In this freewheeling episode, Andrew walks through a recent decision in California regarding a key employee who worked on self-driving cars and was recruited by a competitor.
First, however, the guys talk about Episode #73’s discussion with Travis Wester and what lessons hopefully we all can take away from it, including answering a listener question from Lyman Smith on how to go about finding primary sources.
Next, the guys discuss “Mr. Met” and the doctrines of factual and legal impossibility. Can a four-fingered mascot really give anyone the “middle” finger??
In the main segment, Andrew breaks down the recent federal court opinion in California enjoining a former Waymo employee from working on Uber’s self-driving car program, and along the way highlights the differences between non-compete clauses, non-solicitation clauses, and trade secrets.
After that, Andrew tells a fun story in answering a listener question from Michael Grace regarding the craziest legal argument Andrew’s ever heard.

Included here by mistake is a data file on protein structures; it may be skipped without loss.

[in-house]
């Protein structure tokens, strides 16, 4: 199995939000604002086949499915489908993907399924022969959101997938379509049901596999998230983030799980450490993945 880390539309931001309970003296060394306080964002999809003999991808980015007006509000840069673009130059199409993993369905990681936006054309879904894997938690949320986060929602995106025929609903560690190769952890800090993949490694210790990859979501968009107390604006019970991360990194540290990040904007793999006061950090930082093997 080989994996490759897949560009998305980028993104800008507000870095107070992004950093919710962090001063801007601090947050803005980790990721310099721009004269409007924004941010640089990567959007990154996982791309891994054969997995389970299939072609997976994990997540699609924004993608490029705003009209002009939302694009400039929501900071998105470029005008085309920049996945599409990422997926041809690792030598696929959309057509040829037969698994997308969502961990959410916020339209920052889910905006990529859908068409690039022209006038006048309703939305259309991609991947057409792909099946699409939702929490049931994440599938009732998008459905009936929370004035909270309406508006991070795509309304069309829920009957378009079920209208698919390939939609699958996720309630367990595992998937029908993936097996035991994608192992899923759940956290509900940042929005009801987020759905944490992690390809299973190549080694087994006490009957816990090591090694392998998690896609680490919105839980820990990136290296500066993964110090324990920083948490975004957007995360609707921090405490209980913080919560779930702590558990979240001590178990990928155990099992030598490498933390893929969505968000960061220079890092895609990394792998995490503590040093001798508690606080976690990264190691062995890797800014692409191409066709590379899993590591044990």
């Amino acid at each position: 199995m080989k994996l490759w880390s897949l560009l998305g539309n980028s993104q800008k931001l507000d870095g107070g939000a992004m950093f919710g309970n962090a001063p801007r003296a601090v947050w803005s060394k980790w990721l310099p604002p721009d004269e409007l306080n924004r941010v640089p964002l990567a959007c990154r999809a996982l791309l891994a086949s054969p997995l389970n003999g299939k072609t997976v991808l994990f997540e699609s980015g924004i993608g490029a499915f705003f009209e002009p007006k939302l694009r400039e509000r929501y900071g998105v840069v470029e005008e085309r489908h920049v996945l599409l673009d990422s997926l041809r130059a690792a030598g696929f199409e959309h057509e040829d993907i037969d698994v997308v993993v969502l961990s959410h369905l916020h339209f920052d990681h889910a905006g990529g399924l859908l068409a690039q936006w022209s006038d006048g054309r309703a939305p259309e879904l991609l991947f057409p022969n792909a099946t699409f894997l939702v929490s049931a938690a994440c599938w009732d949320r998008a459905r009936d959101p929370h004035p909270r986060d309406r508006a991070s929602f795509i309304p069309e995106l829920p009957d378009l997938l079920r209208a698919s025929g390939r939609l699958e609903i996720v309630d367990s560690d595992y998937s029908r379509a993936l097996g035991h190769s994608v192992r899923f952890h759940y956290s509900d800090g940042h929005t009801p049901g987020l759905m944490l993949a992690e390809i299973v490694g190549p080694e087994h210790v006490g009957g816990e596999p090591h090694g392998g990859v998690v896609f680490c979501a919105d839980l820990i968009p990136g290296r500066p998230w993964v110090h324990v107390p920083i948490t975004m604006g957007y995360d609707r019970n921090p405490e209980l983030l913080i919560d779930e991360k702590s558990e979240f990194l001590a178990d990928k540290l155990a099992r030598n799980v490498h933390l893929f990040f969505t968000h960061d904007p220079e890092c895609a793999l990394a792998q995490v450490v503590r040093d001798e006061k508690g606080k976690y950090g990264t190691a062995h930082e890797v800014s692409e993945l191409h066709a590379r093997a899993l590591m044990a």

Finally, we end with the answer to Thomas Takes the Bar Exam question #26 about composite sketches inspired by dead witnesses. We’ll release a new #TTTBE question this Friday, and, as always, answer that question the following Tuesday. Don’t forget to play along by following our Twitter feed (@Openargs) and/or our Facebook Page and quoting the Tweet or Facebook Post that announces this episode along with your guess and reason(s), and don’t forget that patrons who support us at any level get early access to the answers (and usually a fun post analyzing the question in more detail).
None! Have us on your show!
Show Notes & Links
- Here’s the Tweet from Darren Rovell that inspired our “A” segment.
- ..and here’s the link to the Wikipedia entry on the Impossibility defense, as a good exercise in finding primary sources.
- This is the New York Times article about the Waymo lawsuit; and the actual lawsuit can be found here.
- Finally, you can revisit our lengthy discussion with Travis Wester in Episode #73 by clicking here.
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